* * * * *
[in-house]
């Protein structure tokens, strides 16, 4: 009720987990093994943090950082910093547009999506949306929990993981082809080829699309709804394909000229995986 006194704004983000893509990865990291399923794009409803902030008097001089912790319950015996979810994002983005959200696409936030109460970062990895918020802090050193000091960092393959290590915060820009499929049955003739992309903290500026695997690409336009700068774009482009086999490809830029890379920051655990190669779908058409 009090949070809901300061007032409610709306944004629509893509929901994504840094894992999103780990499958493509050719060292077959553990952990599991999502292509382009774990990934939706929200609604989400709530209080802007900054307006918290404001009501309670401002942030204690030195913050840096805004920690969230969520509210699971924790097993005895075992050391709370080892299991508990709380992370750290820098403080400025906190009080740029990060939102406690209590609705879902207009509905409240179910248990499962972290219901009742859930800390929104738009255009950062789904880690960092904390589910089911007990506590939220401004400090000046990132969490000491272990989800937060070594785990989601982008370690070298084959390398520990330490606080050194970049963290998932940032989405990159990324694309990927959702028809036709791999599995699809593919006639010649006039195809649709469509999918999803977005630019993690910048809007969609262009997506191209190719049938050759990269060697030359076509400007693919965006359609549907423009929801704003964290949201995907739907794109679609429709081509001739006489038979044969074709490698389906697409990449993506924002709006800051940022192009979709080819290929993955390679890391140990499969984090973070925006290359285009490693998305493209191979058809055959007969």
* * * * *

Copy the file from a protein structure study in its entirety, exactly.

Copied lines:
[in-house]
């Protein structure tokens, strides 16, 4: 009720987990093994943090950082910093547009999506949306929990993981082809080829699309709804394909000229995986 006194704004983000893509990865990291399923794009409803902030008097001089912790319950015996979810994002983005959200696409936030109460970062990895918020802090050193000091960092393959290590915060820009499929049955003739992309903290500026695997690409336009700068774009482009086999490809830029890379920051655990190669779908058409 009090949070809901300061007032409610709306944004629509893509929901994504840094894992999103780990499958493509050719060292077959553990952990599991999502292509382009774990990934939706929200609604989400709530209080802007900054307006918290404001009501309670401002942030204690030195913050840096805004920690969230969520509210699971924790097993005895075992050391709370080892299991508990709380992370750290820098403080400025906190009080740029990060939102406690209590609705879902207009509905409240179910248990499962972290219901009742859930800390929104738009255009950062789904880690960092904390589910089911007990506590939220401004400090000046990132969490000491272990989800937060070594785990989601982008370690070298084959390398520990330490606080050194970049963290998932940032989405990159990324694309990927959702028809036709791999599995699809593919006639010649006039195809649709469509999918999803977005630019993690910048809007969609262009997506191209190719049938050759990269060697030359076509400007693919965006359609549907423009929801704003964290949201995907739907794109679609429709081509001739006489038979044969074709490698389906697409990449993506924002709006800051940022192009979709080819290929993955390679890391140990499969984090973070925006290359285009490693998305493209191979058809055959007969």